Men in black

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A stylized depiction of a Man in Black.

In popular culture and UFO conspiracy theories, men in black (MIB) are men dressed in black suits who claim to be government agents and who harass or threaten UFO witnesses to keep them quiet about what they have seen. It is sometimes implied that they may be aliens themselves. The term is also frequently used to describe mysterious men working for unknown organizations, as well as various branches of government allegedly designed to protect secrets or perform other strange activities. The term is generic, used for any unusual, threatening or strangely behaved individual whose appearance on the scene can be linked in some fashion with a UFO sighting.[1]


Folklorist Peter Rojcewicz compares accounts of men in black to tales of people encountering the devil and speculates that they can be considered a kind of "psychological drama".[2]


Men in black figure prominently in ufology and UFO folklore. In 1947, Harold Dahl claimed to have been warned not to talk about his alleged UFO sighting on Maury Island by a man in a dark suit. In the mid 1950s, the ufologist Albert K. Bender claimed he was visited by men in dark suits who threatened and warned him not to continue investigating UFOs. Bender believed the men in black were secret government agents tasked with suppressing evidence of UFOs. The ufologist John Keel claimed to have had encounters with men in black and referred to them as "demonic supernaturals" with "dark skin and/or “exotic” facial features". According to the ufologist Jerome Clark, reports of men in black represent "experiences" that "don’t seem to have occurred in the world of consensus reality".[3]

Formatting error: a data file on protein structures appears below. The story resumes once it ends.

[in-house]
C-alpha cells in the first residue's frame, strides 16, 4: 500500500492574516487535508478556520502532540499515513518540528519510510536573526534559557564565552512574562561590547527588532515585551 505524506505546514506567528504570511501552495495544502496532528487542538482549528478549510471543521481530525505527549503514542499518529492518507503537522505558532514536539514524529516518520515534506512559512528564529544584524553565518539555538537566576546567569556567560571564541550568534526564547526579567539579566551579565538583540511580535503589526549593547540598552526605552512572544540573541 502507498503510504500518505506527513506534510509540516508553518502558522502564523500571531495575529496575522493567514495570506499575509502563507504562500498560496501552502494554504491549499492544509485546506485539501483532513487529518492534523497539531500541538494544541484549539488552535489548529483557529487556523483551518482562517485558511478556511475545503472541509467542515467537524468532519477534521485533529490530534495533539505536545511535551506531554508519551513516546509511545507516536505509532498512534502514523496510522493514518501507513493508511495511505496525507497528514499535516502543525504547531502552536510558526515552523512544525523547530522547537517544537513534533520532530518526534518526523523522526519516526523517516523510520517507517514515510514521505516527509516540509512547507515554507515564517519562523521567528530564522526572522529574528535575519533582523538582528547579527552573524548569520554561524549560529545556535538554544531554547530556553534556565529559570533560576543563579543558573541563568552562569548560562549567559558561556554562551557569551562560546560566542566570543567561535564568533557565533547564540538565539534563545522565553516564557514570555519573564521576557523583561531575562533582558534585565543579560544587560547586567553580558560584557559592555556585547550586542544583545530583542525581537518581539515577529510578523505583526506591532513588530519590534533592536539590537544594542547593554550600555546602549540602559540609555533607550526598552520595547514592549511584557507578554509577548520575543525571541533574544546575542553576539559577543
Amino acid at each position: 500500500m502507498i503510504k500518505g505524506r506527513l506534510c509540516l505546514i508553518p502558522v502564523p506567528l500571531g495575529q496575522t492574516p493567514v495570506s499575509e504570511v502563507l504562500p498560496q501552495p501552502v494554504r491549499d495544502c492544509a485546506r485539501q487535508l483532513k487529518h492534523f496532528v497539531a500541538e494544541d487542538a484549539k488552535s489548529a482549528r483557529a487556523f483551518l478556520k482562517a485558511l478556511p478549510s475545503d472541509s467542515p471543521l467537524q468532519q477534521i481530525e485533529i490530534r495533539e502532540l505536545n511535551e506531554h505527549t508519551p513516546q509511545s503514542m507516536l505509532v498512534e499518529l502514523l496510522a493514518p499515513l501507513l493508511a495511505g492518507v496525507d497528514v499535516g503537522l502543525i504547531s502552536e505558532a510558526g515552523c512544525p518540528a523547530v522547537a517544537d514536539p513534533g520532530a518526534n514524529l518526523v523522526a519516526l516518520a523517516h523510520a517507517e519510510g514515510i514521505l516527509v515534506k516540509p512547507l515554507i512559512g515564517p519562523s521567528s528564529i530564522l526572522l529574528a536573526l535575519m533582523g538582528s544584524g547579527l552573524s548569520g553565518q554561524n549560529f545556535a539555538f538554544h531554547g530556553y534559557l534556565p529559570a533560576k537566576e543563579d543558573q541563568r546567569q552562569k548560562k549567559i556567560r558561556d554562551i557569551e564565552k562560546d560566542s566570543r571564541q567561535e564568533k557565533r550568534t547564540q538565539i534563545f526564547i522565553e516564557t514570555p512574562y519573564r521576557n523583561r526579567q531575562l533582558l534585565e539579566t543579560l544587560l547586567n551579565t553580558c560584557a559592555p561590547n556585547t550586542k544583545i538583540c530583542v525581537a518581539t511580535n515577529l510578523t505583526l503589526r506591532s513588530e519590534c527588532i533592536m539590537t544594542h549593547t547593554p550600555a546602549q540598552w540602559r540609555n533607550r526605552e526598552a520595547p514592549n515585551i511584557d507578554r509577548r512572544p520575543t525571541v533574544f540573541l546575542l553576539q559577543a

In his article, "Gray Barker: My Friend, the Myth-Maker," John C. Sherwood claims that, in the late 1960s, at the age of 18, he cooperated when Gray Barker urged him to develop a hoax – which Barker subsequently published – about what Barker called "blackmen", three mysterious UFO inhabitants who silenced Sherwood's pseudonymous identity, "Dr. Richard H. Pratt".[4]

In popular culture

  • British punk rockers The Stranglers released The Gospel According to the Meninblack in 1981. Previous songs like Meninblack and Who Wants The World also explored the band's fascination with the legend.
  • The first film appearance of Men in Black was in Hangar 18 (1980), that had four credits for MIBs,[5] who chase the film's protagonists and try to prevent them from learning the truth.
Later they appeared in John Sayles' 1984 film The Brother from Another Planet.[6] In this film, John Sayles himself and David Strathairn, both credited as Man In Black,[7] are aliens in search of an escaped alien slave (the titular "Brother").
  • Blue Öyster Cult directly mention the Men In Black in the lyrics to two of their songs. In the opening verse of 1976's "E.T.I (Extra Terrestrial Intelligence)" we are told: I hear the music, daylight disc, Three men in black said, "Don't report this".[8] Then in 1983's "Take me away": Don't ask if they are real, The men in black, their lips are sealed.[9]
  • Alternative rock band C.E.IV wrote and recorded a song titled 'Mib Men' in 1985. It appeared in their 1988 concept album 'Abduction' during a sequence where an abductee was chased by men in black. The song was re-recorded for their 1993 compilation album 'Visions of C.E.IV'.[10]
  • In the 1988 comical video game Zak McKracken and the Alien Mindbenders, set in the year 1997, the design of the villainous Caponian aliens is based on the Men in Black and the mafioso (Al Capone). Their leader was nicknamed "The King", resembled Elvis Presley and was subtly implied to be Elvis Presley himself.
  • In the role-playing game Mage: The Ascension, the Men In Black are an arm of the New World Order, a convention of technology-focused mages that use information control and espionage to enforce the scientific paradigm.[11]